Smart home kit enables remote, unobtrusive tracking of seniors
People Power has released Presence Care, a kit consisting of a gateway and five sensors, for $299, which can be self-installed in the home or apartment of seniors. Intelligence in the cloud quickly learns residents’ routines and alerts a circle of trusted family and friends if activities, such as frequent bathroom use, oversleeping, wandering, or even falls, are outside of the norm. Global News Wire
dis-rup-shun: Providing a simple, cost-effective system for keeping tabs on seniors is critical for keeping families who more frequently live far apart, close. Senior care is perhaps one of the most important uses of machine learning, as changes in sleep and bathroom habits correlate highly with illness, and addressing oncoming illness early can prevent hospital admissions. Hospital admissions in the U.S. for seniors cost an average of $10,000 and often precipitate a move to a higher level of residential care, ranging from $50,000 per year for independent living to $80,000 for assisted living. Expect significant use of sensor technologies and machine learning to keep families in closer touch with seniors.
Smart stove knobs prevent kitchen fires
By 2022, American households are expected to spend more than $63 billion on smart home products and services. One new product from Inirv is smart stove knobs that sense when a stove has been left on for longer than normal, and signals to others as well as shuts off the stove. The knobs can also be controlled through an app to remotely adjust cooking temperatures, or to turn on based on timer settings. The app can also be controlled through smart speakers such as Echo and Google Home. Hypepotamus
dis-rup-shun: The smart home industry is awash with gadgets that don’t make sense, but products that increase safety and convenience without requiring a complete replacement of expensive appliances is a winner. One can easily visualize a time when smart stove knobs could be required by building codes, and a time when smart knobs are included in all new stove models. Just like power windows or door locks on cars, in a few short years, many of today’s smart home innovations will be expected standards in 100% of new homes.
iPhone now blocks SPAM calls
A feature built into Apple’s latest iPhone software version, iOS 13.0, automatically blocks SPAM calls, or most any call that is unknown. For numbers that you have not recently called or that are not in your contacts list, calls are routed directly to voice mail. CNBC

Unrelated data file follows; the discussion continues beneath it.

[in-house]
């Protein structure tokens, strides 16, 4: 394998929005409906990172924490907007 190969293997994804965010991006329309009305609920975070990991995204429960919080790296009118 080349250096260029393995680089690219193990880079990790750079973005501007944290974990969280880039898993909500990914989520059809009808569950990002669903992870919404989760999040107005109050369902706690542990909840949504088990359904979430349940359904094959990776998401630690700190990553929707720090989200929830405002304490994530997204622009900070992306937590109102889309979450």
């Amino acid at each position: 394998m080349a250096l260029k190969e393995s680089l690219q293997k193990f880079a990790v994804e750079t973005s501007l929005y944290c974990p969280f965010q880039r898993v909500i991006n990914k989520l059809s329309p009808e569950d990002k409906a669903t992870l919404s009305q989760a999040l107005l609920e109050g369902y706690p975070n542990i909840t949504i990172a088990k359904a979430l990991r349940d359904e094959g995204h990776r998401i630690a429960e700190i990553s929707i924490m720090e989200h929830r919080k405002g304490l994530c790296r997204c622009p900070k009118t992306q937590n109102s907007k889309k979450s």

dis-rup-shun: For people who have been using third party apps to block robot callers (I use Robokiller), the built-in app prevents one from having two voice mailboxes, as well as an additional annual fee, as Robokiller is $30 per year — a veritable fortune in a world of $.99 apps. Features like these keep us interested in the latest updates for our expensive phones, and help us justify spending $1000 on the latest and greatest. Expect high value features like this one to keep us interested in the newest phone models and software releases.
Sony PlayStation 5: faster, richer, better
Sony’s next console, the PS5, will feature solid state storage, eliminating a hard drive and increasing loading times. The device features better graphics capabilities, utilizing ray tracing technology, and a controller with rich haptic feedback, enabling you to feel the bumpy ground when you swerve your race car off the track. Wired
dis-rup-shun: Despite the evolution of computer and mobile gaming that has progressed as much if not more than any other technology since its humble origins, game enthusiasts love consoles. Apple’s and Google’s games services will engage many a business traveler or soccer mom, but enthusiasts want premium experiences that only consoles can provide. Despite efforts to grow the game market, the three big console makers understand the power of market segmentation (as well as the Cash Cow of the BCG brand matrix), and keep milking enthusiasts by providing ever greater console experiences.